With the situation around workplace safety during COVID-19 being so fluid, businesses have had to adapt to protect their people and keep operations running.
We look back at some of the biggest lessons we’ve learned and how the right security solutions can help your business remain a safe and compliant environment.
In this article we’ll cover:
- How has COVID-19 affected our workplace?
- What are the safety measures to take at work during the COVID-19 Pandemic?
- Managing remote workers and how to maintain workplace safety
- How to prepare your premises for closing and opening before and after lockdown
- How to contain the risk of spreading germs at work
How has work been affected by COVID-19?
Most industries have been impacted in some way by the coronavirus pandemic. If you followed the headlines, you’ll know that very few industries escaped financially unscathed – the manufacturing and transportation & storage industries were among the highest for businesses permanently closing as a result of COVID-19. But if we look beyond the headlines, many businesses have continued to trade through the pandemic – looking at manufacturing again, production spiraled downward in April 2020 when the first lockdown was announced, before climbing rapidly back up again over the rest of the year.
The only way this could have been made possible was by businesses adapting to new rules for working safely during COVID-19. This higher priority on workplace safety and customer safety meant businesses operating, here are some key findings of the impact COVID-19 has had on how we work:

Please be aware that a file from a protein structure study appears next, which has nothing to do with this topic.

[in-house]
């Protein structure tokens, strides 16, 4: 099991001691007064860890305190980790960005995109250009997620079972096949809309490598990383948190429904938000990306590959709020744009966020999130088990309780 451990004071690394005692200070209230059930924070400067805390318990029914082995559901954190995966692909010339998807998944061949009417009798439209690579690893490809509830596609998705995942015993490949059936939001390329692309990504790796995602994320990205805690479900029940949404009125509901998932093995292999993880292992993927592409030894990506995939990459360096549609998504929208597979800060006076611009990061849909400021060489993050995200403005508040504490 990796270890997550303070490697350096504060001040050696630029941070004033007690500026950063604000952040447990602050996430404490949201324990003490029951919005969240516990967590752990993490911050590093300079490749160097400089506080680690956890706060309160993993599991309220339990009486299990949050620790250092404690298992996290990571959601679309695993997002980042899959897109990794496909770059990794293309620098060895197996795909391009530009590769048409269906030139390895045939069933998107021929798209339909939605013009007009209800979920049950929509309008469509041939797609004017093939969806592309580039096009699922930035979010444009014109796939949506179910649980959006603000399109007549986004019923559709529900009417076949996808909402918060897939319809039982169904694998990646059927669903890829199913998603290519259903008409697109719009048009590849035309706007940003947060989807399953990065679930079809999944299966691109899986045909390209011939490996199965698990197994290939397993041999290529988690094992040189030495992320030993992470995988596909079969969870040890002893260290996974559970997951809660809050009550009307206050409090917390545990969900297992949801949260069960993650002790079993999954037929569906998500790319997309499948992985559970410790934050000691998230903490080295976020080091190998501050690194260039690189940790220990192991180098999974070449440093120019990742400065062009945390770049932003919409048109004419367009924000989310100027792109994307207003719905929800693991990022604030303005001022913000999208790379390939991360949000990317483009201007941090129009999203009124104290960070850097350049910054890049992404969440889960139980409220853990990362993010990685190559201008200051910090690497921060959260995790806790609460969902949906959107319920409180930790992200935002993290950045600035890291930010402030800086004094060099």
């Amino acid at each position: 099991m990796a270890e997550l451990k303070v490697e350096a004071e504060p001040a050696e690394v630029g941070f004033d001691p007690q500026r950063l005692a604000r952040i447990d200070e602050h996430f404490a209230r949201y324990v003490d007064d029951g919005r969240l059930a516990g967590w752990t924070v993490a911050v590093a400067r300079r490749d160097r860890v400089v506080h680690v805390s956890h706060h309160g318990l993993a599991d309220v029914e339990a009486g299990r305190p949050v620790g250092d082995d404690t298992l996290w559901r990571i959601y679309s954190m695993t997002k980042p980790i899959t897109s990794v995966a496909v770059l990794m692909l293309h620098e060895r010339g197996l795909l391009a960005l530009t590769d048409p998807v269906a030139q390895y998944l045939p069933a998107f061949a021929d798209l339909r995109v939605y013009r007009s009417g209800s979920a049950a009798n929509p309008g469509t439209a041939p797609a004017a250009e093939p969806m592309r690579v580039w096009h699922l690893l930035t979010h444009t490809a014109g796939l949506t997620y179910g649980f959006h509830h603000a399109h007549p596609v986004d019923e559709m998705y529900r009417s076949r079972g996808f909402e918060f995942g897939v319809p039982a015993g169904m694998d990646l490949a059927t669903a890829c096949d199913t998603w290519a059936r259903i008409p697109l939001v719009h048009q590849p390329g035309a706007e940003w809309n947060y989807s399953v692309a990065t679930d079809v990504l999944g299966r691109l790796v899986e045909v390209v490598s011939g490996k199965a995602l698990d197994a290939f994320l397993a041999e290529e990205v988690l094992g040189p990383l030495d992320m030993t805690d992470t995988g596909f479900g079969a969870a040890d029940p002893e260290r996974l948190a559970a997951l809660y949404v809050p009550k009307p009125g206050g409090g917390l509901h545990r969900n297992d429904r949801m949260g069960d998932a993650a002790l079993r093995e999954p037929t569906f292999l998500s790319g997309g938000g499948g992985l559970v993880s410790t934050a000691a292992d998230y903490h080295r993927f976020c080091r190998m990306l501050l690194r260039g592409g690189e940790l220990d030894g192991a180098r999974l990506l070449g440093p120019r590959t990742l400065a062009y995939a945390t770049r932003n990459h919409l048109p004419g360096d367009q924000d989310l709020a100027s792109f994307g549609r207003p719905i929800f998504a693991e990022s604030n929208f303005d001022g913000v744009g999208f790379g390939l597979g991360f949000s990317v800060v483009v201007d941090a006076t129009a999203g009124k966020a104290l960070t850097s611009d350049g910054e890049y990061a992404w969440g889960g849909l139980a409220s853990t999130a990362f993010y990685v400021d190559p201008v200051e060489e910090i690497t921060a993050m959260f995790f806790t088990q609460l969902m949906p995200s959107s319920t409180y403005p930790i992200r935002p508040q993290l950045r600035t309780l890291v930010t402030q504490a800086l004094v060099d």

- In April 2020, 46% of people in employment did some work at home. Of those who did some work from home, 86% did so as a result of the coronavirus (COVID-19) pandemic (ONS)
- Almost one-quarter of all businesses have temporarily closed or paused trading due to the Coronavirus (COVID-19) pandemic in the United Kingdom as of April 2020 (Statista)
- Findings from our own 2021 Security Trends Report suggested COVID-19 introduced a monumental challenge in how to identify contagious individuals and prevent the spread of illness. This led to a fundamental shift in the way organisations leverage security solutions. Now, they’re looking at how security can help them ensure the health of their people and visitors.
We’ll use the rest of this article to unwrap these three findings and explore how you can prepare your business to provide a safe working environment during the pandemic and manage workplace safety in the long-term.
What are the safety measures to take at work during the COVID-19 Pandemic?